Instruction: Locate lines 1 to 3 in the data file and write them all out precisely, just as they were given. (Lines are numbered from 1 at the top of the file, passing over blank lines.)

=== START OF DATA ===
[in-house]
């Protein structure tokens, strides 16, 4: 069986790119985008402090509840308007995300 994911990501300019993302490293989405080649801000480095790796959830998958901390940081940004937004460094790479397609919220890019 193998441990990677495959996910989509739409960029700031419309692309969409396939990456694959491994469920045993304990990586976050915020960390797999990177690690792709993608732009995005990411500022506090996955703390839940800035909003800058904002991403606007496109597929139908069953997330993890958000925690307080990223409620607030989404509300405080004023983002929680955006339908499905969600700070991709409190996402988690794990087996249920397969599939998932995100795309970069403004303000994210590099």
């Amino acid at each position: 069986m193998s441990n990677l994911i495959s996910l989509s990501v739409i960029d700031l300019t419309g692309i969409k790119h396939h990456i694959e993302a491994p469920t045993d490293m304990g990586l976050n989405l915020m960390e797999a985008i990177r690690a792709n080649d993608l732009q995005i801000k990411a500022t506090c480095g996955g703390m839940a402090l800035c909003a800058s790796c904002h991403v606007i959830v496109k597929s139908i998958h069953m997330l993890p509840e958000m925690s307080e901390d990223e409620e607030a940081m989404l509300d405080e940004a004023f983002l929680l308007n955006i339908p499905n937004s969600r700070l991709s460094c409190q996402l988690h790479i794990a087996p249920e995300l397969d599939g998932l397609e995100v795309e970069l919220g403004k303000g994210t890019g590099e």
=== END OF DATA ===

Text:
[in-house]
């Protein structure tokens, strides 16, 4: 069986790119985008402090509840308007995300 994911990501300019993302490293989405080649801000480095790796959830998958901390940081940004937004460094790479397609919220890019 193998441990990677495959996910989509739409960029700031419309692309969409396939990456694959491994469920045993304990990586976050915020960390797999990177690690792709993608732009995005990411500022506090996955703390839940800035909003800058904002991403606007496109597929139908069953997330993890958000925690307080990223409620607030989404509300405080004023983002929680955006339908499905969600700070991709409190996402988690794990087996249920397969599939998932995100795309970069403004303000994210590099």
């Amino acid at each position: 069986m193998s441990n990677l994911i495959s996910l989509s990501v739409i960029d700031l300019t419309g692309i969409k790119h396939h990456i694959e993302a491994p469920t045993d490293m304990g990586l976050n989405l915020m960390e797999a985008i990177r690690a792709n080649d993608l732009q995005i801000k990411a500022t506090c480095g996955g703390m839940a402090l800035c909003a800058s790796c904002h991403v606007i959830v496109k597929s139908i998958h069953m997330l993890p509840e958000m925690s307080e901390d990223e409620e607030a940081m989404l509300d405080e940004a004023f983002l929680l308007n955006i339908p499905n937004s969600r700070l991709s460094c409190q996402l988690h790479i794990a087996p249920e995300l397969d599939g998932l397609e995100v795309e970069l919220g403004k303000g994210t890019g590099e």